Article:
Hindus declare that there is only one Supreme Being and He is the God of all religions. There is no “other God.” Thus the Biblical Commandment “Thou shalt have no other God before me,” really means, “Thou shalt not deny the Ultimate Reality or worship any power other than the Ultimate Reality.” 

Hindus view cosmic activity of the Supreme Being as comprised of three tasks: creation, preservation, and dissolution and recreation. Hindus associate these three cosmic tasks with the three deities, Brahma, Vishnu and Shiva. Lord Brahma brings forth the creation and represents the creative principle of the Supreme Being. Lord Vishnu maintains the universe and represents the eternal principle of preservation. Lord Shiva represents the principle of dissolution and recreation. These three deities together form the Hindu Trinity. 

One must clearly understand that Brahma, Vishnu and Shiva are not three independent deities. They represent the same power (the Supreme Being), but in three different aspects. Just as a man may be called a doctor, father or husband based upon the tasks he performs, the Supreme Being is called Brahma, Vishnu or Shiva when conceived as performing the three different cosmic tasks of creation, preser-vation, and dissolution/recreation. “The oneness of the three gods Brahma, Vishnu and Shiva is brought out by the mystic symbol AUM where ‘A’ represents Vishnu, ‘U’ Shiva and ‘M’ Brahma.”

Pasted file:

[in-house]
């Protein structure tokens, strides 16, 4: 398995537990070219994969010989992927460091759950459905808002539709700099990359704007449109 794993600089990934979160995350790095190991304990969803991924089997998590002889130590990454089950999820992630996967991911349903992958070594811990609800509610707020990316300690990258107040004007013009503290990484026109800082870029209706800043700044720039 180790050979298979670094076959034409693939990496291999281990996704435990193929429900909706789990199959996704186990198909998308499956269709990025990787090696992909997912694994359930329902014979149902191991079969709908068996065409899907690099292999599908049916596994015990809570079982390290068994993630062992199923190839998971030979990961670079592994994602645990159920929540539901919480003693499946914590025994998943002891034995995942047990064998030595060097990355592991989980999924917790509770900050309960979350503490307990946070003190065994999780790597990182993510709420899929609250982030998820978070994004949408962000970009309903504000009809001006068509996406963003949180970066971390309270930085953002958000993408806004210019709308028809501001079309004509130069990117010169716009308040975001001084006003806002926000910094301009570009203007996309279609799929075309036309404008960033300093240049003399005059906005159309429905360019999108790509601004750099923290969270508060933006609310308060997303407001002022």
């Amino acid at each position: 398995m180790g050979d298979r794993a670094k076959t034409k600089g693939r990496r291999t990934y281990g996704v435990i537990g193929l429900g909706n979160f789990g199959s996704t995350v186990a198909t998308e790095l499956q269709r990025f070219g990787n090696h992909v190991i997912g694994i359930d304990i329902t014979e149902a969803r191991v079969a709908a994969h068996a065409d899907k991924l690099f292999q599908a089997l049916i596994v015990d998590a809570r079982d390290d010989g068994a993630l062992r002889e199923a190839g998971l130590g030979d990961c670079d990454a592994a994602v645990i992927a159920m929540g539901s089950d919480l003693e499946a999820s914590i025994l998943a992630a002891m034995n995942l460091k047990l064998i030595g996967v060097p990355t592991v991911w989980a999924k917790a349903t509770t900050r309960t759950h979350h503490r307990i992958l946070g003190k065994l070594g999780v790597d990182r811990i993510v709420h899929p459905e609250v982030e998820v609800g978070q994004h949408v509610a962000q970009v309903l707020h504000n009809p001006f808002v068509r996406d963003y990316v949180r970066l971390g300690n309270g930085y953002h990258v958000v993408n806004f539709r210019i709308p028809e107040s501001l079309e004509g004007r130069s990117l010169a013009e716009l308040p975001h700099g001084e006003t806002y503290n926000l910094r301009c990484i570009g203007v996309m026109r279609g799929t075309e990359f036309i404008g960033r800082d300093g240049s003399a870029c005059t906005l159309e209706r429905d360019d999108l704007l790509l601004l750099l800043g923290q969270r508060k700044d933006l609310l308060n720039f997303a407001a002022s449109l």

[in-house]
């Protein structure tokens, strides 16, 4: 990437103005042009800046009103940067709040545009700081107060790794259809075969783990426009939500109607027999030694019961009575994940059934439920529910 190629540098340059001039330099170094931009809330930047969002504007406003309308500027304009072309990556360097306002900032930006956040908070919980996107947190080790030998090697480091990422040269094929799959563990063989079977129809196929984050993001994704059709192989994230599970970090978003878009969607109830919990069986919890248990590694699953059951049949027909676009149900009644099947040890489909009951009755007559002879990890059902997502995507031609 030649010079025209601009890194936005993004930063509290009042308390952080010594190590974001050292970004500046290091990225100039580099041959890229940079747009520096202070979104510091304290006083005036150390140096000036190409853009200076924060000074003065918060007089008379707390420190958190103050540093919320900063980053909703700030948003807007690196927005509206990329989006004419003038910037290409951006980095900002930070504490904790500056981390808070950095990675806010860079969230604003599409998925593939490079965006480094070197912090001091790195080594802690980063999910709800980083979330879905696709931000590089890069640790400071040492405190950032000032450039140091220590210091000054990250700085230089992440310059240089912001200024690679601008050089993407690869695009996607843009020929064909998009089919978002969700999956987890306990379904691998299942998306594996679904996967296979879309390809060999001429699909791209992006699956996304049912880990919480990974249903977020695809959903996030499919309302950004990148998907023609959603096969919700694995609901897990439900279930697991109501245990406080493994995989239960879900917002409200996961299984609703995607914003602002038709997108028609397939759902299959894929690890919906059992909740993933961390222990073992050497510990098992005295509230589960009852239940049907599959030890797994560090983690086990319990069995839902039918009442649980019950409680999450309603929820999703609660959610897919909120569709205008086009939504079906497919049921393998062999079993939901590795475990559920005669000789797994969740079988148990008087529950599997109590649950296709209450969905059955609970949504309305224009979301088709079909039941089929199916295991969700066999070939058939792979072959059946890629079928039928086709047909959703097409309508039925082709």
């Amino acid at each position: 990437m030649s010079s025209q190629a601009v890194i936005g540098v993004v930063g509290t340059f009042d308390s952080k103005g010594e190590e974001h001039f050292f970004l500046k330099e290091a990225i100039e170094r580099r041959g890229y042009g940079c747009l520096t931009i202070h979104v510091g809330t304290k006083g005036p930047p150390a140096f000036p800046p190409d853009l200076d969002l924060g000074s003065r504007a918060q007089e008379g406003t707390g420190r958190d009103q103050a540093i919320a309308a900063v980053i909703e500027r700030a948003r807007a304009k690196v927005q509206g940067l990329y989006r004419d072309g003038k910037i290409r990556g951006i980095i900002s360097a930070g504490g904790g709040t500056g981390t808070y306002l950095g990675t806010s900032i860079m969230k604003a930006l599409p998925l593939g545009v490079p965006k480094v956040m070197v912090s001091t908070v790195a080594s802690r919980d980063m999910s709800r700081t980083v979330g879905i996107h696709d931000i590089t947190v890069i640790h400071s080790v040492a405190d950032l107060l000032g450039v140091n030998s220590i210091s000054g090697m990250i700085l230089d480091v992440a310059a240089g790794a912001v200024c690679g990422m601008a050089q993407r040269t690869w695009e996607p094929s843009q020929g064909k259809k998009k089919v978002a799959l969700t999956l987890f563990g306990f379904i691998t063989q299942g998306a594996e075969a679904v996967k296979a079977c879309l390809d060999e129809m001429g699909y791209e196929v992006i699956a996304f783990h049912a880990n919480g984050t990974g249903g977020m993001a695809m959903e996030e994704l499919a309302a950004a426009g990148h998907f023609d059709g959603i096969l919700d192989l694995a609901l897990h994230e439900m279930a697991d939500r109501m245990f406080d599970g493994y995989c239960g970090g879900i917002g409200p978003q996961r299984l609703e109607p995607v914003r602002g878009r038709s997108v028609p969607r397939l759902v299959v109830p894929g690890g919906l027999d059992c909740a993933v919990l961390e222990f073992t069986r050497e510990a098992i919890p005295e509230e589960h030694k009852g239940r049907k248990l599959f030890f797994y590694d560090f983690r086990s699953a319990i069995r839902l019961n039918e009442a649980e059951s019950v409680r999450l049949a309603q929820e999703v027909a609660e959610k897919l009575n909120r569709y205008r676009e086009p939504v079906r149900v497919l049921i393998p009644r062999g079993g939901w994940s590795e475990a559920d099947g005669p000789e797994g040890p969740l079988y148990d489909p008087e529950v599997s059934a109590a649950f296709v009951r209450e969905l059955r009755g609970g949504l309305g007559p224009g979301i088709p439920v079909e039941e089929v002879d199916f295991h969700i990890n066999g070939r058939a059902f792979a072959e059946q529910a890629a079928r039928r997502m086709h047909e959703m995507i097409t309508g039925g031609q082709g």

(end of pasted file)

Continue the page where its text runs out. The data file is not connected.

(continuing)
Hindu religion is often labeled as a religion of 330 million gods. This misunderstanding arises when people fail to grasp the symbolism of the Hindu pantheon. According to the Hindu scriptures, living beings are not apart from God, since He lives in each and every one of them in the form of atman (BG 10.39). Thus each living being is a unique manifestation of God. In ancient times it was believed that there were 330 million living beings. This gave rise to the idea of 330 million deities or gods. Actually, this vast number of gods could not have been possibly worshipped, since 330 million names could not have been designed for them. The number 330 million was simply used to give a symbolic expression to the fundamental Hindu doctrine that God lives in the hearts of all living beings.”

excerpt from Hindu Deities

This is an incomplete post. More later. I hope to discuss all of the pantheons eventually.

; )